|I had to take an unexpected short road trip this weekend to meet my sister halfway to drop my niece off so she could go back home after spending a few weeks with her Grandma. After the exchange Mom and I decided that we would take the long way back home and ended up in Somerset, Kentucky on the fourth Saturday of the month. If you live anywhere within a 200 mile radius of Somerset you know that's the night they have a Cruise-in. Every old car from a Model T to a '57 Chevy to a '65 Mustang all the way up to souped up Monte Carlos and imitation Gravediggers were not only on display but were cruising up and down Highway 27.
Luckily, we had driven my super cool and hot-looking dark red mustang and before you knew it we were cruising with all of the other hot rods. If you've never had a Mustang then you probably didn't know that everybody, all the time, wants to see what your car can do. It kinda gets old when 16-year-old pimply faced boys in 4-cylinder Civics want to take on the MA Fat Woman in her sexy red car. Give it up! You will not beat me in a zero to 60 burst of speed and you will be eating my dust.
There is a specific reason that I wanted to go to Somerset and that's because it has the most southern Gold Star Chili restaurant. If you're not from the Cincinnati area then you don't know what I'm referring to. If you're from there then you know that you'll do most anything to get your chili fix. Different parts of the country all have specific foods that the locals just can't live without, even when they move away. My addiction just so happens to be a 3-way spaghetti and a cheese coney, no onions and mustard, of course.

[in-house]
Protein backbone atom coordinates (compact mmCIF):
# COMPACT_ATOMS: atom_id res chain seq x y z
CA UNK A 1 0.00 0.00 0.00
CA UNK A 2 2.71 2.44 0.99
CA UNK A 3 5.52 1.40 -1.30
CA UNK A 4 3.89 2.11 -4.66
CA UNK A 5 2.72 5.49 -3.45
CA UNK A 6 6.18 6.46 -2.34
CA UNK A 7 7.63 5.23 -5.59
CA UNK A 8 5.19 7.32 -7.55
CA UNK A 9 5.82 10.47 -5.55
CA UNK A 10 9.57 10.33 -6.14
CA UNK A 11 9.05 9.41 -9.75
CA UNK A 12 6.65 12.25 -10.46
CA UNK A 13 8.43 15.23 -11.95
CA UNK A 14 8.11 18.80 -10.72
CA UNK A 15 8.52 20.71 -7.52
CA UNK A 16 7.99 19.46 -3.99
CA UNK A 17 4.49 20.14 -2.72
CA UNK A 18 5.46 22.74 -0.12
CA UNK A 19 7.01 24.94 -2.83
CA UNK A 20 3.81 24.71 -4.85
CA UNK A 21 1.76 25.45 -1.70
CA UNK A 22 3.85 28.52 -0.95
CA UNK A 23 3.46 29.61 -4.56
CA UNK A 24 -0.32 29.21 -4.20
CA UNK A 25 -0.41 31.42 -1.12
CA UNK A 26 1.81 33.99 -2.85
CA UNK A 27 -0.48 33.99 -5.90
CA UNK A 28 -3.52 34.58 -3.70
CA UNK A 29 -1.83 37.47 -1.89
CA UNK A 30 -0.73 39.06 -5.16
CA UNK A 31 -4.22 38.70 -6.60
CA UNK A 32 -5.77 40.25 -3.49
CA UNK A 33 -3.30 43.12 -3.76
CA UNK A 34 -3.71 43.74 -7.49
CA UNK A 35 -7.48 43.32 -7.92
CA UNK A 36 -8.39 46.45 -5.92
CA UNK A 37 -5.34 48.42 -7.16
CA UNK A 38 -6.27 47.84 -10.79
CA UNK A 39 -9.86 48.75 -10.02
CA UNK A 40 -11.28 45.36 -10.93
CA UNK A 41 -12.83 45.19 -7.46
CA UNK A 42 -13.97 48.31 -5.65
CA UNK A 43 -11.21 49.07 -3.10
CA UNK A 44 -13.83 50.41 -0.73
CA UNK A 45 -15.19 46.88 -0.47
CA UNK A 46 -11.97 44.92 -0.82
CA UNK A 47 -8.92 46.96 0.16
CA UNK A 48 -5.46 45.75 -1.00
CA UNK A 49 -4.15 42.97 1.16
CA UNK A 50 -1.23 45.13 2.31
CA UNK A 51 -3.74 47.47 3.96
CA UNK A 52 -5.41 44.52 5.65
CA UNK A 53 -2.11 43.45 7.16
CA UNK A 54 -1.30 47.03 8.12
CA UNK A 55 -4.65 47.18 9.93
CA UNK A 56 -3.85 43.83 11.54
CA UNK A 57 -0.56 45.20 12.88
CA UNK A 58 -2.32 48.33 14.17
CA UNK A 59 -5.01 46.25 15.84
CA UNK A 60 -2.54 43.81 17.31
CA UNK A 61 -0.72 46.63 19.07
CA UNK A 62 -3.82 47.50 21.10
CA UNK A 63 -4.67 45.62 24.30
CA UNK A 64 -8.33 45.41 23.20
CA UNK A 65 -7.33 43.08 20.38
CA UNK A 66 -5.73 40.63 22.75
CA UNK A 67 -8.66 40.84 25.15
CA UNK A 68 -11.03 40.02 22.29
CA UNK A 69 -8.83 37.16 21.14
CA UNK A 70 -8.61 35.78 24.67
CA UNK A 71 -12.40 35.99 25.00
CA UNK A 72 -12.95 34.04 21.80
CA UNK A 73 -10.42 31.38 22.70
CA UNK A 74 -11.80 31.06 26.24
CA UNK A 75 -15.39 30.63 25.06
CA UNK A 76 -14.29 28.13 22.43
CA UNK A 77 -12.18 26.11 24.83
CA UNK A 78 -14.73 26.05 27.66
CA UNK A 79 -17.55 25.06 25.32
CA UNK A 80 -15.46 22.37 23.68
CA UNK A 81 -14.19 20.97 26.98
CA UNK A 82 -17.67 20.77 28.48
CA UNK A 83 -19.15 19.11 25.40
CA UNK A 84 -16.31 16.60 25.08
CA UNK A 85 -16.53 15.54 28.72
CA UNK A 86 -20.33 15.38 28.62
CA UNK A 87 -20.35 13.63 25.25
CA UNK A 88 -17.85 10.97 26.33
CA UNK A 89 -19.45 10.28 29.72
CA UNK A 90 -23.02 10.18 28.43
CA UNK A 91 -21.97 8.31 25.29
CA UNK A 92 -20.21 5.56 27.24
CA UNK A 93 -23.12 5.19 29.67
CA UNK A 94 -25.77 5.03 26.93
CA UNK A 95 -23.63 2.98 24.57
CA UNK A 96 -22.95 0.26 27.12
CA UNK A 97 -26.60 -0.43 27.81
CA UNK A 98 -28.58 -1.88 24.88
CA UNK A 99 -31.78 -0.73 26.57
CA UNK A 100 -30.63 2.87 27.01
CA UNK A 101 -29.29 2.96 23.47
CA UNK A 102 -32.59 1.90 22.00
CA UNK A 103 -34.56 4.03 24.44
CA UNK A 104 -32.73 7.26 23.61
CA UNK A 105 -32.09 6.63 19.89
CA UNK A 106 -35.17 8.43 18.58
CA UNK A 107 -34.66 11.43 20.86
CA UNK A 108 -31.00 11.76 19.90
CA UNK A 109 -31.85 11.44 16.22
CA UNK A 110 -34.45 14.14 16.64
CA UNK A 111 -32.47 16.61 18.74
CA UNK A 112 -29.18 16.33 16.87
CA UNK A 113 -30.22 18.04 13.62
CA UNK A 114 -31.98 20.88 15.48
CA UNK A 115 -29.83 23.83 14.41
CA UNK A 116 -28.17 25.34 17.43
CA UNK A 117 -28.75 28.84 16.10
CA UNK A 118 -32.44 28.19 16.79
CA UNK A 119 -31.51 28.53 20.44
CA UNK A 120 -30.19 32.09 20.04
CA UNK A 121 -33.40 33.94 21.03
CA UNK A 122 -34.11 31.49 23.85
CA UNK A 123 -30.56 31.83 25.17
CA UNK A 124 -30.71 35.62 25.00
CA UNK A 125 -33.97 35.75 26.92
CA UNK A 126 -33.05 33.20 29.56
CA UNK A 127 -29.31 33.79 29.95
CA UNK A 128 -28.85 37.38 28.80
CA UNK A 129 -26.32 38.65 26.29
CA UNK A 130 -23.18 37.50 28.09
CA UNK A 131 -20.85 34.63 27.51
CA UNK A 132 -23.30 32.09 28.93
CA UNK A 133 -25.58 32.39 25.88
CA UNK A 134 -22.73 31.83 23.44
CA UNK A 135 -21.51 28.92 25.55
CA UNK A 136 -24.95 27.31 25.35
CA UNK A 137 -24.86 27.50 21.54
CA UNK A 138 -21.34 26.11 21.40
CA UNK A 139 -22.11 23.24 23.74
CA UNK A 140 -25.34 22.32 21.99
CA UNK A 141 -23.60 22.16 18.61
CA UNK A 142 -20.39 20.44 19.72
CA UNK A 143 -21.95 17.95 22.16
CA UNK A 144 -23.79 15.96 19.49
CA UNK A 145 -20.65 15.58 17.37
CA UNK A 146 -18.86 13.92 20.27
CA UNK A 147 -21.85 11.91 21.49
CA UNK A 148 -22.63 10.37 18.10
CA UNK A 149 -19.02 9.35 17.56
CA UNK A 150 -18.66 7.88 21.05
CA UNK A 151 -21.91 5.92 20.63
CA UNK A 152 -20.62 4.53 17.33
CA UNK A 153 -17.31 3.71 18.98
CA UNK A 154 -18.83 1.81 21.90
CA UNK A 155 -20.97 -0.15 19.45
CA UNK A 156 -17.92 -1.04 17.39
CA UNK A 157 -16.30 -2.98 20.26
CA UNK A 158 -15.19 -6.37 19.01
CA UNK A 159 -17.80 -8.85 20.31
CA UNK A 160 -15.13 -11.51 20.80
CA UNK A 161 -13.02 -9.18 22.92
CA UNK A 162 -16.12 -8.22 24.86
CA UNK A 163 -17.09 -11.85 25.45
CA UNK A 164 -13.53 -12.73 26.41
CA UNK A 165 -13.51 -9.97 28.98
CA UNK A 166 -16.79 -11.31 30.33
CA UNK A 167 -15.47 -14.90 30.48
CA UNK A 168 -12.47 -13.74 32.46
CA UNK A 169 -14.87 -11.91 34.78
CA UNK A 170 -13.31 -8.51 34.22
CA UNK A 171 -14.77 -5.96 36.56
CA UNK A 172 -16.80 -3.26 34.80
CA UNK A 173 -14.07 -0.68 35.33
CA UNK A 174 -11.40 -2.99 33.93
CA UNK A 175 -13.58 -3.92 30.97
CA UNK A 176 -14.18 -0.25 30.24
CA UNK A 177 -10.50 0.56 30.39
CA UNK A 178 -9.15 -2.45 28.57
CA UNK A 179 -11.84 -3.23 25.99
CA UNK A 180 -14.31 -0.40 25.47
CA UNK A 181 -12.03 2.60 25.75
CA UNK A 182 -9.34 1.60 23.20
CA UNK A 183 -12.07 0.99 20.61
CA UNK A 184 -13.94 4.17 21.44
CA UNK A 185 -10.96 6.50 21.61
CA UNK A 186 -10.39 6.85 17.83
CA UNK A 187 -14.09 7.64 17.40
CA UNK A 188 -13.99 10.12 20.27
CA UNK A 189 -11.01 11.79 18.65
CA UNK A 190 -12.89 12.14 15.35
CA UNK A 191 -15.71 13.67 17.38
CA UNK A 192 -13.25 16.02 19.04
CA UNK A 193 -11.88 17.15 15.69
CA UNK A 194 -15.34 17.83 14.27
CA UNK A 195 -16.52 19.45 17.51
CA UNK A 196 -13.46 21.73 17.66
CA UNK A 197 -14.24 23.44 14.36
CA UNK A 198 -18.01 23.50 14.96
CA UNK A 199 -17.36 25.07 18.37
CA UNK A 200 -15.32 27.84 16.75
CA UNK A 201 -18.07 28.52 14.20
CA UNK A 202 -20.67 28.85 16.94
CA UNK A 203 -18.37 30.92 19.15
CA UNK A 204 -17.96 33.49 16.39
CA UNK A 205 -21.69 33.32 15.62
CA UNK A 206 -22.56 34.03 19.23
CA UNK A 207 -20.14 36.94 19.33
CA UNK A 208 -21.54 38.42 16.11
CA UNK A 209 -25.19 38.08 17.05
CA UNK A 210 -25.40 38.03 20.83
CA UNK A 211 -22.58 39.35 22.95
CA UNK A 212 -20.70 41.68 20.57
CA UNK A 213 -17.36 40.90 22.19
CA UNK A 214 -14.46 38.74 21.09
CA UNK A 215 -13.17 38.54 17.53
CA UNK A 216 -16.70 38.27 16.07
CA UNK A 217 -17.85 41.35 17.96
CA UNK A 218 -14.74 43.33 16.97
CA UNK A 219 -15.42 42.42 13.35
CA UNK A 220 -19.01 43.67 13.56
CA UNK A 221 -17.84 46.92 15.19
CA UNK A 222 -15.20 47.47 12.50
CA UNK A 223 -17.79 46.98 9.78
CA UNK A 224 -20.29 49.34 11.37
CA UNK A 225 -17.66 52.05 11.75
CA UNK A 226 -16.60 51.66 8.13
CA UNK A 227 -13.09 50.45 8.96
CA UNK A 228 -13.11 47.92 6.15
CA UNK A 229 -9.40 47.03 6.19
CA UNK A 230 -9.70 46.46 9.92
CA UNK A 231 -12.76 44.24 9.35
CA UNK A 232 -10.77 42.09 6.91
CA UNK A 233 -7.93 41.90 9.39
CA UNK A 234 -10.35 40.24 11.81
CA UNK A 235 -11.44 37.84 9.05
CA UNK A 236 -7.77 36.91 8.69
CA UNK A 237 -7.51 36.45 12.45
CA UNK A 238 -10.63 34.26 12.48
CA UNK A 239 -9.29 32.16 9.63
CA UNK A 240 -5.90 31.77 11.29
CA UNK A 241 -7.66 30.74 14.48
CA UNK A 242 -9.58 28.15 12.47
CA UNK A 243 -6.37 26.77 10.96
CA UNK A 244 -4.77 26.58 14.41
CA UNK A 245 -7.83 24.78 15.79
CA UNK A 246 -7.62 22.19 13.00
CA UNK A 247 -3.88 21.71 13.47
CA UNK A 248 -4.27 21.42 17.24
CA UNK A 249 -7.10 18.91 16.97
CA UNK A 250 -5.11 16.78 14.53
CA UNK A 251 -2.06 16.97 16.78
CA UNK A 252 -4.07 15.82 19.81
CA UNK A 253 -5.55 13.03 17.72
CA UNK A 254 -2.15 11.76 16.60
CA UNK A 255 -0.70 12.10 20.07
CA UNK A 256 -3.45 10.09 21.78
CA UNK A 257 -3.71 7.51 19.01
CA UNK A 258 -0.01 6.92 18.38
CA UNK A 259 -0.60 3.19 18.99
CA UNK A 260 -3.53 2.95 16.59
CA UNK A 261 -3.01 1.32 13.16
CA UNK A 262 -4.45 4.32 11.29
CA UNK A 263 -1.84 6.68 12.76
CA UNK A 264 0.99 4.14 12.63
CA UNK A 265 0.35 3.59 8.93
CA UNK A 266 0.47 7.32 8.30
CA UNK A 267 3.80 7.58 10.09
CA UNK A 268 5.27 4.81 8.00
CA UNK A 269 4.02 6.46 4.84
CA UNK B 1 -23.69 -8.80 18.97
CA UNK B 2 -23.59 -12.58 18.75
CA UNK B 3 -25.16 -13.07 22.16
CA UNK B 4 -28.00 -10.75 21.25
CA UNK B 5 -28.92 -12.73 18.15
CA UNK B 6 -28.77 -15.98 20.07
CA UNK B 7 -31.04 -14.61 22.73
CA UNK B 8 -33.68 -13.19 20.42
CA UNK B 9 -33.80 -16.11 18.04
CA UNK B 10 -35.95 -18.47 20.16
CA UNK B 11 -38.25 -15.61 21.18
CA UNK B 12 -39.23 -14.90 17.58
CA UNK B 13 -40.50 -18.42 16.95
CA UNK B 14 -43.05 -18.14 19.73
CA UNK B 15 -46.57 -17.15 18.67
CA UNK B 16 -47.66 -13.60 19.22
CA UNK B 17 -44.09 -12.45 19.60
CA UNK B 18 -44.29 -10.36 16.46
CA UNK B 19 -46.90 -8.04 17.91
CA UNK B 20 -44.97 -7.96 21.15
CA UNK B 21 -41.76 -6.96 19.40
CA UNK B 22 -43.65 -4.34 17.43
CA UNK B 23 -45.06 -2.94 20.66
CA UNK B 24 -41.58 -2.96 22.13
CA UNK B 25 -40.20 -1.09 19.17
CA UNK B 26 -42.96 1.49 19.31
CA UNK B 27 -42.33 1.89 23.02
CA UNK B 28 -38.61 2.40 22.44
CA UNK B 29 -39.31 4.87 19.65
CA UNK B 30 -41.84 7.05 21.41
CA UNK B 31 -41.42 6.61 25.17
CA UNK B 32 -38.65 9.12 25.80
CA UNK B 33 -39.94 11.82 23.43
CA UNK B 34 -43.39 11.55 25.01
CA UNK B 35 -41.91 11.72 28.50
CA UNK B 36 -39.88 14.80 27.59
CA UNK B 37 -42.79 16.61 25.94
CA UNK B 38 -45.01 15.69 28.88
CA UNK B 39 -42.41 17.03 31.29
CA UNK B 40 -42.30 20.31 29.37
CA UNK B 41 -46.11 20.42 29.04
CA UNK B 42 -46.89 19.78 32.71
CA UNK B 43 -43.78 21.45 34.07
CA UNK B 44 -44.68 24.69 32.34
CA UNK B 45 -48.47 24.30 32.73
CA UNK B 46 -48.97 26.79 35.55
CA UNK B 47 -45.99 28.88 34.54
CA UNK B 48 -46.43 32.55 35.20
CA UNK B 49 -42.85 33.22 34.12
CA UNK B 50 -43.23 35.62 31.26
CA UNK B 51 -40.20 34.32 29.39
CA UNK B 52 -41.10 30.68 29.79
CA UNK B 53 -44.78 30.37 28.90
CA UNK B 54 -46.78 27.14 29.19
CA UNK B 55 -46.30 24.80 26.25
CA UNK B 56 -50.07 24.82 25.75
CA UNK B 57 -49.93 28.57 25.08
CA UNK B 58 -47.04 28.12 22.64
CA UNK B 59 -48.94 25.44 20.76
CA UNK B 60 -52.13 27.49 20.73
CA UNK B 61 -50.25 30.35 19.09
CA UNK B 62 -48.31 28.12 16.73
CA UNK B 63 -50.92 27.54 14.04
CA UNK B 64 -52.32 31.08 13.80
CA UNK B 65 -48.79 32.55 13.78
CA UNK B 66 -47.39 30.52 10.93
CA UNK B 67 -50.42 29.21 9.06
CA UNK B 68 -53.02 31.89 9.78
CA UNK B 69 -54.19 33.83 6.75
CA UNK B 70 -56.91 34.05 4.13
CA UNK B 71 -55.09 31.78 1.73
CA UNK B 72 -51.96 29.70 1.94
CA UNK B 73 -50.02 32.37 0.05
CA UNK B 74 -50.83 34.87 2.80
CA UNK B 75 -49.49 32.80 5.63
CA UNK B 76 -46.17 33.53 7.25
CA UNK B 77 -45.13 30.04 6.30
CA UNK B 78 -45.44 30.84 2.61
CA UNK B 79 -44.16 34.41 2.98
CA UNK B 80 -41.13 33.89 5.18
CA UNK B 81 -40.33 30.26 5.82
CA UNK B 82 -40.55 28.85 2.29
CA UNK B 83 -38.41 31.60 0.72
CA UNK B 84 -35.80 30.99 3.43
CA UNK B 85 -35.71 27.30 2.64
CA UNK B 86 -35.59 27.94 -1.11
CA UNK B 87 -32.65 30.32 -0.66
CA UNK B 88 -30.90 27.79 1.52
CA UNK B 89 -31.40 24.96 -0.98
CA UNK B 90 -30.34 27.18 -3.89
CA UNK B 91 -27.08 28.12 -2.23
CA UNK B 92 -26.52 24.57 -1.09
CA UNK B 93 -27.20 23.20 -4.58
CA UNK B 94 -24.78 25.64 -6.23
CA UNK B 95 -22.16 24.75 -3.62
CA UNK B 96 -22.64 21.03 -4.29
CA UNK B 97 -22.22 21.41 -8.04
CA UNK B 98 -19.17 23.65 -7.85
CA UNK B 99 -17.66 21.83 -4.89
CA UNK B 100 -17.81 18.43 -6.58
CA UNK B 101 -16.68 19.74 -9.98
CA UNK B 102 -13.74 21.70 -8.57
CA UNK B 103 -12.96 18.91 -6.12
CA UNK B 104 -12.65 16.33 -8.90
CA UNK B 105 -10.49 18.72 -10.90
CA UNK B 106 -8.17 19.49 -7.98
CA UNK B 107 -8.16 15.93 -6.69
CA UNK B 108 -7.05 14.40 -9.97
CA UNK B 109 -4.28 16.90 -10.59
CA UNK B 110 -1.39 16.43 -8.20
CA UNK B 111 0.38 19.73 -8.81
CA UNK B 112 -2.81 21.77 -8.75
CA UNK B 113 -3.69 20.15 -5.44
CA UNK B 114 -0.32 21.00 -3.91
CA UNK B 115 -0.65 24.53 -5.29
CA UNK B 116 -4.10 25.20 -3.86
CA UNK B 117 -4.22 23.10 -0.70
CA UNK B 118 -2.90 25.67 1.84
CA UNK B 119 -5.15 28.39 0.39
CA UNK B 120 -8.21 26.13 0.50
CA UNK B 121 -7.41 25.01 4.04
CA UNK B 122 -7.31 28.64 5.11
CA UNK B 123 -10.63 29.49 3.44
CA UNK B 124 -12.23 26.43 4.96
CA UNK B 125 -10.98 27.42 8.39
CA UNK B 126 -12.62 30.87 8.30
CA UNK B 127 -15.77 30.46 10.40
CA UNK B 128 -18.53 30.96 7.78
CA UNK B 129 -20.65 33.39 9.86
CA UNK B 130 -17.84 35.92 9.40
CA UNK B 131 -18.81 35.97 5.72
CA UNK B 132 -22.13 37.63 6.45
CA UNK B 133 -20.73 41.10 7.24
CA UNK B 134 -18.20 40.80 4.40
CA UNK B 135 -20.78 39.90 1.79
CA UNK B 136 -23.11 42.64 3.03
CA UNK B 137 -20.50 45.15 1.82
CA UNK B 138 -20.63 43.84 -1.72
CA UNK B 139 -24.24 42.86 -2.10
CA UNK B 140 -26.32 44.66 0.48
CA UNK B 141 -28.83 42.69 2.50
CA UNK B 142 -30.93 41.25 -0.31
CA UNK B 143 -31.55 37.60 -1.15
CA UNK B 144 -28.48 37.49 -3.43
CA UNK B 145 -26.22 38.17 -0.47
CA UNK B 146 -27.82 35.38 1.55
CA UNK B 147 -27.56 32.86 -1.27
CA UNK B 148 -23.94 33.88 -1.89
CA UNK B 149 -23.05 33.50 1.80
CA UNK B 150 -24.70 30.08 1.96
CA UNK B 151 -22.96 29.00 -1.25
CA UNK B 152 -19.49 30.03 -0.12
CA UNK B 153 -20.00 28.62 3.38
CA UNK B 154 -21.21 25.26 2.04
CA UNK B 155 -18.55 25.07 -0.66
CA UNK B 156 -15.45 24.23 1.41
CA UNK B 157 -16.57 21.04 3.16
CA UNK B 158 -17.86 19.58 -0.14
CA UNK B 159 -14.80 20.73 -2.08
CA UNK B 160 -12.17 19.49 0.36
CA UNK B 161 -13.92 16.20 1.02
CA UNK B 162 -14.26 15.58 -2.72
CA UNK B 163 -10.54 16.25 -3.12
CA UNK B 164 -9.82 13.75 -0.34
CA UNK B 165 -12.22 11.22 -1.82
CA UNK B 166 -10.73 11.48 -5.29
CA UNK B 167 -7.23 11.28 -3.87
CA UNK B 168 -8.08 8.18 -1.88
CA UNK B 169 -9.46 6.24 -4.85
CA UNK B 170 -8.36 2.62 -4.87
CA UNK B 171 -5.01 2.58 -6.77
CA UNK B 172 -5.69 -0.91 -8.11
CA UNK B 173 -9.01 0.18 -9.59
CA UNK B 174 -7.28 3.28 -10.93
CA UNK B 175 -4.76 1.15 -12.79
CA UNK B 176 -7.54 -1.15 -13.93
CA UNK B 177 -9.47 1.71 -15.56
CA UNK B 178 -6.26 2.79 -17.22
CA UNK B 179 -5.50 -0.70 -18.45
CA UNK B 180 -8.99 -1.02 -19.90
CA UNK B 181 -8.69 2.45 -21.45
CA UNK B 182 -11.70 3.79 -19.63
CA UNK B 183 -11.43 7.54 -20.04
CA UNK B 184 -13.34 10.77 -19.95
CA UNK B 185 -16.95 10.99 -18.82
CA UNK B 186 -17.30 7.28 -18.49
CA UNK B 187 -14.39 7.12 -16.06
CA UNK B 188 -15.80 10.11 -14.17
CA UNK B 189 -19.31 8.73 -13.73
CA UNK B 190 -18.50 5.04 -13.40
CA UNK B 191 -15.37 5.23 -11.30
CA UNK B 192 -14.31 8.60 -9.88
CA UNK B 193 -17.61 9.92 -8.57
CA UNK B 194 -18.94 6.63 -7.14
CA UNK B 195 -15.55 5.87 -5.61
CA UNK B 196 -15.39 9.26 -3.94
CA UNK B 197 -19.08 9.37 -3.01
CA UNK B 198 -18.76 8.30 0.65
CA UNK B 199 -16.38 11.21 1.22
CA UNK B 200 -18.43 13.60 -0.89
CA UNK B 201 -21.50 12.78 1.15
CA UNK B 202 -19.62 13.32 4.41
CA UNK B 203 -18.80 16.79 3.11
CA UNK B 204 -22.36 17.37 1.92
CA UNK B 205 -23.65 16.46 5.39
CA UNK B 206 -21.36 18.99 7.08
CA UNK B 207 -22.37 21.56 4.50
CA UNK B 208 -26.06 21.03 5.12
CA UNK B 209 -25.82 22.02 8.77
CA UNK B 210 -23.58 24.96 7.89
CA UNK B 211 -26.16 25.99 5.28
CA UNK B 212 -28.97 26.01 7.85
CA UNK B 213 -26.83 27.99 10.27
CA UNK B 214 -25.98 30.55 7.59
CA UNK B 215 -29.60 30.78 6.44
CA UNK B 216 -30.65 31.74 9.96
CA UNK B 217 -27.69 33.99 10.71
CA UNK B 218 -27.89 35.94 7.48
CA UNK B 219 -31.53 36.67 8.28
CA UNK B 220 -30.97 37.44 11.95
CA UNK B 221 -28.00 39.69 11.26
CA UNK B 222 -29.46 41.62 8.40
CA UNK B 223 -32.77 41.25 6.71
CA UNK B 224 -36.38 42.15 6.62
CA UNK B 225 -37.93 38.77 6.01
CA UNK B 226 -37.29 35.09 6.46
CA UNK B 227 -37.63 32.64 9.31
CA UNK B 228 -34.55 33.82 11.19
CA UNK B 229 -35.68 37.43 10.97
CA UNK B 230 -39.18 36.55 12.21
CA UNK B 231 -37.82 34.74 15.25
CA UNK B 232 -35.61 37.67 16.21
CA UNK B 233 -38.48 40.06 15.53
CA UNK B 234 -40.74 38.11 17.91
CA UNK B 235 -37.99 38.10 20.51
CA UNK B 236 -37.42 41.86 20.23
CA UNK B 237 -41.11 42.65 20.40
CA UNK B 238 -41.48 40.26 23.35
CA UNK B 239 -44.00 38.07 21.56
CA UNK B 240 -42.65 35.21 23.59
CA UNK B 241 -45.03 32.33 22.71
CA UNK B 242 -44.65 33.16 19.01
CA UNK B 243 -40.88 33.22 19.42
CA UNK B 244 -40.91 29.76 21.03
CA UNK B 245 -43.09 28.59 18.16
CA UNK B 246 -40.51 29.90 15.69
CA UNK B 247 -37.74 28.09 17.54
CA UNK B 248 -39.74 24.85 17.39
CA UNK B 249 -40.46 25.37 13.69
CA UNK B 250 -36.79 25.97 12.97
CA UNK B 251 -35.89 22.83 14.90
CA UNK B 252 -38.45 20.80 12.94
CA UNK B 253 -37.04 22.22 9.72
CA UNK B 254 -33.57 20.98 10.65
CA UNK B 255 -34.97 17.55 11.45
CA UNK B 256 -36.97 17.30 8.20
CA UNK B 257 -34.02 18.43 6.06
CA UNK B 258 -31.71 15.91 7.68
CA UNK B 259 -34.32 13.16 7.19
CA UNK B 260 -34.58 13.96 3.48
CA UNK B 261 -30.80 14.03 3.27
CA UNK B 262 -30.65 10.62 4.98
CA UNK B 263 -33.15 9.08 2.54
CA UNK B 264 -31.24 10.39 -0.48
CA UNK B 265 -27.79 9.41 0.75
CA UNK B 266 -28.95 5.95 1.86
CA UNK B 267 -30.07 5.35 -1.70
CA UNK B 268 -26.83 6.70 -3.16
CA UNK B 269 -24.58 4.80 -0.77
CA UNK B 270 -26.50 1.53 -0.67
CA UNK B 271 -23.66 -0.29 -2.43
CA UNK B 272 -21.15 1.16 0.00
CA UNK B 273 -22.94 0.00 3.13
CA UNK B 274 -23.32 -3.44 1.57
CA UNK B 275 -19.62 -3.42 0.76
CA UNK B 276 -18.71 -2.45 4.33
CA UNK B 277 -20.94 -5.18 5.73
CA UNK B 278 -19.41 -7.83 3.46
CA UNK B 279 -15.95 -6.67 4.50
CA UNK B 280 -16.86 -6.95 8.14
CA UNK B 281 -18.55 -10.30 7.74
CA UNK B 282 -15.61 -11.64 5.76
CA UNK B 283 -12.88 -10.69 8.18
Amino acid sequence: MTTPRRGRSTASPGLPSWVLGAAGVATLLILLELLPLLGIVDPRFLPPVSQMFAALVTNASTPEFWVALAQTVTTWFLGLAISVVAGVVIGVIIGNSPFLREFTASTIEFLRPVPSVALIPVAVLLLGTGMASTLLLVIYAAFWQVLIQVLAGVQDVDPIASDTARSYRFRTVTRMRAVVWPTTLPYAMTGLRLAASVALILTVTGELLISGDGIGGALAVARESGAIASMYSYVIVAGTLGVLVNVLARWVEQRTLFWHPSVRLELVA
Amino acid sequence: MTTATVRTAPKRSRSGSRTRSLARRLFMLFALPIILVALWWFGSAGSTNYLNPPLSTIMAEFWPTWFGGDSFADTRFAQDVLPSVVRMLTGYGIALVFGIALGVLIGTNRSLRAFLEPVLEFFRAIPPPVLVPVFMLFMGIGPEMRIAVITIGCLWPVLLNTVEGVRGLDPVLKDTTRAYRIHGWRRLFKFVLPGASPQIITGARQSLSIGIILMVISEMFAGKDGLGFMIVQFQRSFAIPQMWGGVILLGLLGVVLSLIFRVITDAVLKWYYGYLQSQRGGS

Anyhow, after we had enjoyed our meal we decided that we would get an ice cream to help settle our stomachs. See, there's two thing about Cincinnati style chili: You always gets stains on your shirt from eating it and you usually have a small case of heartburn, or maybe a belch or two to let out.
We found us an outside bench to eat our ice cream and continued to watch the cars go past, admiring the different models and varied colors. Out of the corner of my eye, I watched as a '55 or '56 model Chevy drove past. I didn't really know what color it was. I looked at Mom and said "What color is that?"
"Titty pink!" she said.
"It's titty pink," she said. "At least that's what we used to call it back in the '50s."